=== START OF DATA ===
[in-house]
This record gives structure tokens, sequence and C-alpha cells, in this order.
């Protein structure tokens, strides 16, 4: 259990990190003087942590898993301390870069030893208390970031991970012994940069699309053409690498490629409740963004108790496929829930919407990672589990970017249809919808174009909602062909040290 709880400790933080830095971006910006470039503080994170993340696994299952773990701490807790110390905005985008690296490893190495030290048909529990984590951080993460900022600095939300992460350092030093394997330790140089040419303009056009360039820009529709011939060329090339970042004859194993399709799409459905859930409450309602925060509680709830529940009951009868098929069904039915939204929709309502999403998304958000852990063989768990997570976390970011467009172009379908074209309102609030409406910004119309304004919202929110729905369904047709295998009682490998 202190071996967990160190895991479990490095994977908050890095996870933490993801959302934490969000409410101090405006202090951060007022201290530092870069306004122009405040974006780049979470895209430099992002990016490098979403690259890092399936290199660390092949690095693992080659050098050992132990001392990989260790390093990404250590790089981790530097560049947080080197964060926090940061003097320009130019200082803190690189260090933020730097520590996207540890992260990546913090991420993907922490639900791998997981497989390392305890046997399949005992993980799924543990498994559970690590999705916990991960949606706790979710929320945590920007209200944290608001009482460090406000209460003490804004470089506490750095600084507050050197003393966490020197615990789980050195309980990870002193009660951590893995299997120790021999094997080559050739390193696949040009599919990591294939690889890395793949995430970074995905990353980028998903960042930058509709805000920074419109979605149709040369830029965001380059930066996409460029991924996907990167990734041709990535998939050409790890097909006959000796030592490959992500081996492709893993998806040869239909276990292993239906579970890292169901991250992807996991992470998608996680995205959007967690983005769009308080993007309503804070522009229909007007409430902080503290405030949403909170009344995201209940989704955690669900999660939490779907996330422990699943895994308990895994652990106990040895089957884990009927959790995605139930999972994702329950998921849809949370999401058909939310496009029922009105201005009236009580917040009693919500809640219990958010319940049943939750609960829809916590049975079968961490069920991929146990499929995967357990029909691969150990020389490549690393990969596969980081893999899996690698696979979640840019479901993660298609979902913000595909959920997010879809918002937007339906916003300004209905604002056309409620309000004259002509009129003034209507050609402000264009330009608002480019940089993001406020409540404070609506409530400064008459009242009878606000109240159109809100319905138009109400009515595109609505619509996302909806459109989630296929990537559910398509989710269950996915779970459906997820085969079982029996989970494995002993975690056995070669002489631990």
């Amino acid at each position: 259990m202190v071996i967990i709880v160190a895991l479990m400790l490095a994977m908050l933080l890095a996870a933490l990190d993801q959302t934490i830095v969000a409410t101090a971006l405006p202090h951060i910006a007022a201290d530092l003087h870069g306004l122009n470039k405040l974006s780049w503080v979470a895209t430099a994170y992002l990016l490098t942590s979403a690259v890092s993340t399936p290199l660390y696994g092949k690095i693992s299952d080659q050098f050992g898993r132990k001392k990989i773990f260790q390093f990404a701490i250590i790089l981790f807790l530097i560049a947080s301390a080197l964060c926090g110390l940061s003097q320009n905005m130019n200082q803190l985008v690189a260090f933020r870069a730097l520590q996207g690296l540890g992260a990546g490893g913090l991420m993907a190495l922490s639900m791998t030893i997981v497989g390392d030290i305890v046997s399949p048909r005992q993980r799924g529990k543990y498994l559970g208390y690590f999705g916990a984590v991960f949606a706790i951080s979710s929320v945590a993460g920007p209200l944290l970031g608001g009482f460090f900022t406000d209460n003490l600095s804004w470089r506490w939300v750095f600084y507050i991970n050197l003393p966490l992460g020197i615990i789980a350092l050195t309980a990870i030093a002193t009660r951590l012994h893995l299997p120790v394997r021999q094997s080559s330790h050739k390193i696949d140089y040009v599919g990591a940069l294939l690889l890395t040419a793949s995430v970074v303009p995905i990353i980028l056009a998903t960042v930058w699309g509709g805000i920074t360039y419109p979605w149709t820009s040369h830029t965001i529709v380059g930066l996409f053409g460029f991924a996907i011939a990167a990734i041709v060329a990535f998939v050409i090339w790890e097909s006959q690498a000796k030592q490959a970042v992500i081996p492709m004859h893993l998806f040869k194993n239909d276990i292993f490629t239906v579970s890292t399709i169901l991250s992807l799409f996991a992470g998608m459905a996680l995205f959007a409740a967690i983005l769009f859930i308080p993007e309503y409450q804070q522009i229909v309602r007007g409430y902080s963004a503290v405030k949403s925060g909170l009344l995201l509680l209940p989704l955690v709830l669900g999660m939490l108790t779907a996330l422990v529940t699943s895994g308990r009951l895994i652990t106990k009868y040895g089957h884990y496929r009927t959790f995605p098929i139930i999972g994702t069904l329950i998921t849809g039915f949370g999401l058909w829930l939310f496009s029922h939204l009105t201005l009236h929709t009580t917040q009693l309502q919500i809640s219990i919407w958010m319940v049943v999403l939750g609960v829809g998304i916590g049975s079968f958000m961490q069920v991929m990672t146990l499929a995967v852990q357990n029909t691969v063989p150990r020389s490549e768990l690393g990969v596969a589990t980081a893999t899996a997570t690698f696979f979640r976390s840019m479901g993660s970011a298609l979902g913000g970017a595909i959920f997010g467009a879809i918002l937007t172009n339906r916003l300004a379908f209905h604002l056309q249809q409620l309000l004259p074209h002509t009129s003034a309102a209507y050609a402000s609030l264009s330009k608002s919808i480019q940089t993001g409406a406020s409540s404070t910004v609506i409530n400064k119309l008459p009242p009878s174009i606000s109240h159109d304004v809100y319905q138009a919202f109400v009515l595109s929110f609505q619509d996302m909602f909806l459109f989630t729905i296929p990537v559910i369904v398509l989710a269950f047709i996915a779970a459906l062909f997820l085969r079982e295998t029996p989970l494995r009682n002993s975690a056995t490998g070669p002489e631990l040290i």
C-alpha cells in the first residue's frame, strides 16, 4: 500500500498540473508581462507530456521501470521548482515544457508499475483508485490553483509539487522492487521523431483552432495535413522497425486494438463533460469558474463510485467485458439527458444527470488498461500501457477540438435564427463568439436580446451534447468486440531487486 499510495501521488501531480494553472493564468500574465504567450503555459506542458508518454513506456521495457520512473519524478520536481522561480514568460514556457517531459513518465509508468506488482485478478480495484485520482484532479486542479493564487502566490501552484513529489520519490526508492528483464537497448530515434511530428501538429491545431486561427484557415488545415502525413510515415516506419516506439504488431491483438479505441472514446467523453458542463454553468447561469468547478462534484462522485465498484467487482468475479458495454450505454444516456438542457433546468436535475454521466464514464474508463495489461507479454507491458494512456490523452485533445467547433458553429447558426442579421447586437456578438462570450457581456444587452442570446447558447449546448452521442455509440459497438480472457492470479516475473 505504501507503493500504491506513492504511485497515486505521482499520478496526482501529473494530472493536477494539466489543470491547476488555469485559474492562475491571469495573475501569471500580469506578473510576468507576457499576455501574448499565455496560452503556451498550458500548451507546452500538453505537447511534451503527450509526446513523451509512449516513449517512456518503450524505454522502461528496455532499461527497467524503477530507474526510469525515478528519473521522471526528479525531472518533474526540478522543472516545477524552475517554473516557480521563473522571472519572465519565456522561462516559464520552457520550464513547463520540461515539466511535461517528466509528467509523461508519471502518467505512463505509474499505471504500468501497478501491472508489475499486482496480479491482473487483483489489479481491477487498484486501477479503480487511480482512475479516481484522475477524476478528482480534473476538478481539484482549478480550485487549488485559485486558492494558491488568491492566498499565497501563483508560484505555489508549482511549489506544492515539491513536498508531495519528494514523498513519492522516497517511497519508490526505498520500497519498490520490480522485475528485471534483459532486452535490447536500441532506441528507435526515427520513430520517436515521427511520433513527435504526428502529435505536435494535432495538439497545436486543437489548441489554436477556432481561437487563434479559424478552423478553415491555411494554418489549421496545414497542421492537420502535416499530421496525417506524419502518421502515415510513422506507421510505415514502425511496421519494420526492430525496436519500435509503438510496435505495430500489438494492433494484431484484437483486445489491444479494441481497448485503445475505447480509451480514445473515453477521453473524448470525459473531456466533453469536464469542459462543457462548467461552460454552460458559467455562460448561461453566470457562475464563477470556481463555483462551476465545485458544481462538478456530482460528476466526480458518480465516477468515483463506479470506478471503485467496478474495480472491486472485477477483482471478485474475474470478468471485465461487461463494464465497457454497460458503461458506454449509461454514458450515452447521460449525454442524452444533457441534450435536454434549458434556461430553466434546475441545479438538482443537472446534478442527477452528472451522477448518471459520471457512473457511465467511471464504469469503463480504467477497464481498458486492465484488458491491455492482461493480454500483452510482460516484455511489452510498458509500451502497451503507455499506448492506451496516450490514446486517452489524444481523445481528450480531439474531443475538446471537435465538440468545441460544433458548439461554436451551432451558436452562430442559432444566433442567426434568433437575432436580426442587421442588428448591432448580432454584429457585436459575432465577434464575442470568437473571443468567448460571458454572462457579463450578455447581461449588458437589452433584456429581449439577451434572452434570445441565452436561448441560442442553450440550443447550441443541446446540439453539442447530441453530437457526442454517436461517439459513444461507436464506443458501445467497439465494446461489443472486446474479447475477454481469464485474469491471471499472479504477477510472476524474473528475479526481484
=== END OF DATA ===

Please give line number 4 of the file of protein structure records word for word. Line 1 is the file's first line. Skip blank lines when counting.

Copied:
């Amino acid at each position: 259990m202190v071996i967990i709880v160190a895991l479990m400790l490095a994977m908050l933080l890095a996870a933490l990190d993801q959302t934490i830095v969000a409410t101090a971006l405006p202090h951060i910006a007022a201290d530092l003087h870069g306004l122009n470039k405040l974006s780049w503080v979470a895209t430099a994170y992002l990016l490098t942590s979403a690259v890092s993340t399936p290199l660390y696994g092949k690095i693992s299952d080659q050098f050992g898993r132990k001392k990989i773990f260790q390093f990404a701490i250590i790089l981790f807790l530097i560049a947080s301390a080197l964060c926090g110390l940061s003097q320009n905005m130019n200082q803190l985008v690189a260090f933020r870069a730097l520590q996207g690296l540890g992260a990546g490893g913090l991420m993907a190495l922490s639900m791998t030893i997981v497989g390392d030290i305890v046997s399949p048909r005992q993980r799924g529990k543990y498994l559970g208390y690590f999705g916990a984590v991960f949606a706790i951080s979710s929320v945590a993460g920007p209200l944290l970031g608001g009482f460090f900022t406000d209460n003490l600095s804004w470089r506490w939300v750095f600084y507050i991970n050197l003393p966490l992460g020197i615990i789980a350092l050195t309980a990870i030093a002193t009660r951590l012994h893995l299997p120790v394997r021999q094997s080559s330790h050739k390193i696949d140089y040009v599919g990591a940069l294939l690889l890395t040419a793949s995430v970074v303009p995905i990353i980028l056009a998903t960042v930058w699309g509709g805000i920074t360039y419109p979605w149709t820009s040369h830029t965001i529709v380059g930066l996409f053409g460029f991924a996907i011939a990167a990734i041709v060329a990535f998939v050409i090339w790890e097909s006959q690498a000796k030592q490959a970042v992500i081996p492709m004859h893993l998806f040869k194993n239909d276990i292993f490629t239906v579970s890292t399709i169901l991250s992807l799409f996991a992470g998608m459905a996680l995205f959007a409740a967690i983005l769009f859930i308080p993007e309503y409450q804070q522009i229909v309602r007007g409430y902080s963004a503290v405030k949403s925060g909170l009344l995201l509680l209940p989704l955690v709830l669900g999660m939490l108790t779907a996330l422990v529940t699943s895994g308990r009951l895994i652990t106990k009868y040895g089957h884990y496929r009927t959790f995605p098929i139930i999972g994702t069904l329950i998921t849809g039915f949370g999401l058909w829930l939310f496009s029922h939204l009105t201005l009236h929709t009580t917040q009693l309502q919500i809640s219990i919407w958010m319940v049943v999403l939750g609960v829809g998304i916590g049975s079968f958000m961490q069920v991929m990672t146990l499929a995967v852990q357990n029909t691969v063989p150990r020389s490549e768990l690393g990969v596969a589990t980081a893999t899996a997570t690698f696979f979640r976390s840019m479901g993660s970011a298609l979902g913000g970017a595909i959920f997010g467009a879809i918002l937007t172009n339906r916003l300004a379908f209905h604002l056309q249809q409620l309000l004259p074209h002509t009129s003034a309102a209507y050609a402000s609030l264009s330009k608002s919808i480019q940089t993001g409406a406020s409540s404070t910004v609506i409530n400064k119309l008459p009242p009878s174009i606000s109240h159109d304004v809100y319905q138009a919202f109400v009515l595109s929110f609505q619509d996302m909602f909806l459109f989630t729905i296929p990537v559910i369904v398509l989710a269950f047709i996915a779970a459906l062909f997820l085969r079982e295998t029996p989970l494995r009682n002993s975690a056995t490998g070669p002489e631990l040290i």